Cougar Jason Fortier was also

weeks preparing the guys.” Giving credit to Condor goalie

given the honour. Both players received Coca-Cola

Andy Hopkins, who played his best game all season, Rickwood

sweatshirts.

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Cougars evened out the score in the seventh minute of play in the third

way through the period. The Condors, who met

period seventh

into

goal past the Sault Cougars’ goalie, with help from Halat and Acres.

made during a power play by defenceman Rod Moore, came at

winning goal early in the first period, taking a 2-0 lead. The first goal was scored for Mount Royal by

A

Sexsmith

unassisted long shot to the net

game-

its

and

the second, Halat

Mount Royal dominated the game with a total of 66 shots on

ing

Halat

Twenty seconds later, Stuart came through with an assist by Smashnuk to make it 4-0. Short-handed midway through

college hockey champi-

Conestoga College’s Kenneth E. Hunter Recreation

onship

from

help

Smashnuk.

second game of the 2001 men’s

third

slid the college’s

At 1:58

Smashnuk.

Nicholson

in


Page 8

— SPOKE, March 26, 2001

S^rts Cougars whip and cream Condors

Conestoga manages only 21 shots against Mount Royal goaltender By Kyla Rowntree

Condors 4-0

after

20 minutes

of play.

The Conestoga Condors were smoked 14-1 by the Calgary Mount Royal Cougars in the third game of the men’s national community college hockey championship March 16.

The championship was held March 14-17 at the Kenneth E. Hunter Recreation Centre at Conestoga College with the Condors, Mount Royal and Sault

Brady “It is

to

Austin

led

definitely

compete

the

off

tough

with

Cougars continued puck home.

“We have a

to

period leading off another point streak for the Cougars.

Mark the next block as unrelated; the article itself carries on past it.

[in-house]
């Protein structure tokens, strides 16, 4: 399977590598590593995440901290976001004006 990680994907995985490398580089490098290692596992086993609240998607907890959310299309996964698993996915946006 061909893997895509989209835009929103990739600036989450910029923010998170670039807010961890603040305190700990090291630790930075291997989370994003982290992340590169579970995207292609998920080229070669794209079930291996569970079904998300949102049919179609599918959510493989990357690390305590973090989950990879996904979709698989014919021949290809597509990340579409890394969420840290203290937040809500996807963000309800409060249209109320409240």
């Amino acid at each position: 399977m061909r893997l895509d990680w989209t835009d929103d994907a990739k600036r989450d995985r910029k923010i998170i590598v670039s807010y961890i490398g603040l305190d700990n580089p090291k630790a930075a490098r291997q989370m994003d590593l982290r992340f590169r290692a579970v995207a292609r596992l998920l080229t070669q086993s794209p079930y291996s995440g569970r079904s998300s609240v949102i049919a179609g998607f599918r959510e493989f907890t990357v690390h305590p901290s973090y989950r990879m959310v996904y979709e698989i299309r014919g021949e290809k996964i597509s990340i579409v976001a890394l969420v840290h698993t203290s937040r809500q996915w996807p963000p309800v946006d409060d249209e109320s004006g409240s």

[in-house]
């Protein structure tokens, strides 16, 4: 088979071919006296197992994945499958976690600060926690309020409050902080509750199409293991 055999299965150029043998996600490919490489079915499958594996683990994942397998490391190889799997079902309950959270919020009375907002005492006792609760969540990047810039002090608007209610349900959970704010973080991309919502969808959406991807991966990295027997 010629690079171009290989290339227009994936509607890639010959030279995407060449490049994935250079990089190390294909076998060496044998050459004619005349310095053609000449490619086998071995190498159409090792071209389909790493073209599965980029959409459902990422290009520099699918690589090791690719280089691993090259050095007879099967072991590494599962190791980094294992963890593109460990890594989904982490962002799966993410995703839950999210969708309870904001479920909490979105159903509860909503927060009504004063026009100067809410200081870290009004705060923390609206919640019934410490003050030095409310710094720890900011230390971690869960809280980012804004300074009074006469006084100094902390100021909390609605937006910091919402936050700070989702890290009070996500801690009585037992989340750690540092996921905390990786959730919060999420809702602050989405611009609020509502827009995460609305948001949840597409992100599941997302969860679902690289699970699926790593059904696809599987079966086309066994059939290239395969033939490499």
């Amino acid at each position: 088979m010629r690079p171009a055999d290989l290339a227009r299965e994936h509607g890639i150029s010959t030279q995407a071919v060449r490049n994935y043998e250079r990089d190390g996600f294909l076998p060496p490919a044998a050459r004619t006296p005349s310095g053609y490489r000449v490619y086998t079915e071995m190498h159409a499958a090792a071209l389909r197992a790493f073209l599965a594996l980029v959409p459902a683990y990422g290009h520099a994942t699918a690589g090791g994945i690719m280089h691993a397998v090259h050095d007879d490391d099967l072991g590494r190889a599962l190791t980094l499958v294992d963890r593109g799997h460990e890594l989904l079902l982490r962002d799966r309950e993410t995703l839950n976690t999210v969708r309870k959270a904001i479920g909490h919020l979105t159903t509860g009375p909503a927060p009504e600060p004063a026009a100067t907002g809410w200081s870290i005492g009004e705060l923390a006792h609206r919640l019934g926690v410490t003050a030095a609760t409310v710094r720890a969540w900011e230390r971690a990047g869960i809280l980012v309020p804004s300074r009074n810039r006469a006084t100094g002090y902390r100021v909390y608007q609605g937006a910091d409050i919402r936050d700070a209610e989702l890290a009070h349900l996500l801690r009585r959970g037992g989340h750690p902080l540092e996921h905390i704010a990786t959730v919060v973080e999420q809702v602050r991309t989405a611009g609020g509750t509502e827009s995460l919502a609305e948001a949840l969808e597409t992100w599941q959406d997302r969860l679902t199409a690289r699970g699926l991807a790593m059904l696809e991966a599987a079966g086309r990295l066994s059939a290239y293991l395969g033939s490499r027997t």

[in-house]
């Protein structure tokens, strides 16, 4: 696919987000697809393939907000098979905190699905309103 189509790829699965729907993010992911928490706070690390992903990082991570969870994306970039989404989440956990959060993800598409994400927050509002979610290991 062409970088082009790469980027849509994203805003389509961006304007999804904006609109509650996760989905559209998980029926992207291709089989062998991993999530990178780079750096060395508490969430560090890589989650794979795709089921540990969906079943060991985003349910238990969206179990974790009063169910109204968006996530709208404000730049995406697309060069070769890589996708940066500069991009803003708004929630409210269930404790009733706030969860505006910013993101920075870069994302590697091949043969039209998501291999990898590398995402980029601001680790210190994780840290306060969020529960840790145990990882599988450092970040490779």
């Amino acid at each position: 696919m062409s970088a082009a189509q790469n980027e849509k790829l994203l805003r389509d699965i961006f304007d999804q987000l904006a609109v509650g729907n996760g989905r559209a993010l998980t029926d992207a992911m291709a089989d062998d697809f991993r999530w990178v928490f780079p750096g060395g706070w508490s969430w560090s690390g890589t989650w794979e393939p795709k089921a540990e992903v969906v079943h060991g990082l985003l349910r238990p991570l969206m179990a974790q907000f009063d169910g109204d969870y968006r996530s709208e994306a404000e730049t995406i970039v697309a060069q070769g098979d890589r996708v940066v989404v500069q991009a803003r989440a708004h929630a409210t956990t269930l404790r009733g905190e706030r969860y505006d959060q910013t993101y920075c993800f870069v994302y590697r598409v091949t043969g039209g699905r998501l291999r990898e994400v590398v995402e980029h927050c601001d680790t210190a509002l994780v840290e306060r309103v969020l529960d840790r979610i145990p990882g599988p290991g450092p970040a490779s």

The petitors.”

lot

Greg Rickwood, Conestoga coach

skilled players

we

Cougars’ streak with the

the

of the period.

of

when

game we were

are on our

and tonight, on our game.”

Mount Royal coach

constantly slapped into the crease.

The Cougars were leading

the

goal

Korzeniecki said after the first period that even with the 4-0 deficit, the Condors could probably keep pace with the Cougars. “We’re running into a lot of

missing

their

some guys

checks,”

are

said

Korzeniecki.

The Cougars potted The Cougars managed 51 shots on goal while the Condors managed only 21. Goalie Andy Hopkins managed to pull off 37 saves as the puck was

first

The next three goals by Rob Smashnuk, Hank Acres and Ryan Dallyn came on power plays. Condor assistant coach Paul

penalty trouble and

Scott Atkinson,

third period

ended with

Moe

Ryan Dallyn and Rob Smashnuk each blasting a goal into Halat,

the

slam the

53 seconds of the third

in the first

these guys. These guys are top com-

College vying for gold.

The Condors spent most of game defending their net as

however the period ended with three more goals by the Cougars’ Mike Prochazka, Jordan Landry and Ian Constable, giving the Cougars a 10-1 lead. Cougar Derek MacLean scored

three

more

goals at the beginning of the sec-

ond period on goals by Jason Sexsmith, Derek Stuart and Rob Smashnuk. Conestoga’s Dave Stewart broke the Cougars’ streak with a goal in the middle of the second period.

Conestoga’s

net.

Cougar coach Scott Atkinson said after the game that his team was tough for the Condors to contain. He said the Cougars were a bit sluggish in the previous night’s

game

against the Sault, but they

were playing

their

best against

Conestoga.

“Generally we’re playing a lot better this garhe,” said Atkinson.

“We have right

now.

a lot of confidence

We have a lot of skilled

when we are on our game and tonight, we were on our game.” He added that the Condors played well, skated hard and that is what counts. Condor coach Greg Rickwood said the Condors were definitely not up to the Cougars’ level. Rickwood said the Cougars have a lot more practice time and they

players

Condor Mike Kosterewa fights for the puck with a falling Adam Chartrand during second period action on March 14 against Sault College at the rec centre. (Photo by Rem Nicholson) compete

at

more of a

university

level.

game so they were in topnotch shape for the gold-med^ this

with these guys,” said Rickwood.

game the next day. Rickwood added

“These guys are top competitors and tomorrow maybe we can do

Condors’ penalties weren’t helping their game.

better.”

“When you get in the box,” said Rickwood, “it doesn’t matter

“It is definitely

Rickwood

tough to compete

added

that

Condor’s three top players

the

sat out

that

who’s the better player.”

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Digital Edition - March 26, 2001